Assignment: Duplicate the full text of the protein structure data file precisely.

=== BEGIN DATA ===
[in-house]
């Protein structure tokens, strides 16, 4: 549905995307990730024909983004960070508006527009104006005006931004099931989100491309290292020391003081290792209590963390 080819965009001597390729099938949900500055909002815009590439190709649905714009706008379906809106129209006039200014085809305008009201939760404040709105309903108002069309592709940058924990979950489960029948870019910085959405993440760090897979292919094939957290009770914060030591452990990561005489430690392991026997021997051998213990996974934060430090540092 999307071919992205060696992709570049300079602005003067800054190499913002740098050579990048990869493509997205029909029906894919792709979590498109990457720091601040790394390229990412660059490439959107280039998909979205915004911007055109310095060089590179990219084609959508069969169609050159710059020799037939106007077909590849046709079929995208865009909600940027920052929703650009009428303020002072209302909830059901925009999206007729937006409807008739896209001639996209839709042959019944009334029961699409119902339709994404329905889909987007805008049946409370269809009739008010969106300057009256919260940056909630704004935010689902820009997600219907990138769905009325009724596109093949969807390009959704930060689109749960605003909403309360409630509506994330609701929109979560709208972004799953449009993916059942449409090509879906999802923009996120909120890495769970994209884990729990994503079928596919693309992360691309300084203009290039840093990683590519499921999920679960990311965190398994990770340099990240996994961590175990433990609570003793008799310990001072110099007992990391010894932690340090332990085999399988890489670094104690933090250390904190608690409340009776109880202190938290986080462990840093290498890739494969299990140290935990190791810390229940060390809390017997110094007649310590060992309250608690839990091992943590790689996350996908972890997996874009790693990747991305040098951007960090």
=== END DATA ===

[in-house]
């Protein structure tokens, strides 16, 4: 549905995307990730024909983004960070508006527009104006005006931004099931989100491309290292020391003081290792209590963390 080819965009001597390729099938949900500055909002815009590439190709649905714009706008379906809106129209006039200014085809305008009201939760404040709105309903108002069309592709940058924990979950489960029948870019910085959405993440760090897979292919094939957290009770914060030591452990990561005489430690392991026997021997051998213990996974934060430090540092 999307071919992205060696992709570049300079602005003067800054190499913002740098050579990048990869493509997205029909029906894919792709979590498109990457720091601040790394390229990412660059490439959107280039998909979205915004911007055109310095060089590179990219084609959508069969169609050159710059020799037939106007077909590849046709079929995208865009909600940027920052929703650009009428303020002072209302909830059901925009999206007729937006409807008739896209001639996209839709042959019944009334029961699409119902339709994404329905889909987007805008049946409370269809009739008010969106300057009256919260940056909630704004935010689902820009997600219907990138769905009325009724596109093949969807390009959704930060689109749960605003909403309360409630509506994330609701929109979560709208972004799953449009993916059942449409090509879906999802923009996120909120890495769970994209884990729990994503079928596919693309992360691309300084203009290039840093990683590519499921999920679960990311965190398994990770340099990240996994961590175990433990609570003793008799310990001072110099007992990391010894932690340090332990085999399988890489670094104690933090250390904190608690409340009776109880202190938290986080462990840093290498890739494969299990140290935990190791810390229940060390809390017997110094007649310590060992309250608690839990091992943590790689996350996908972890997996874009790693990747991305040098951007960090």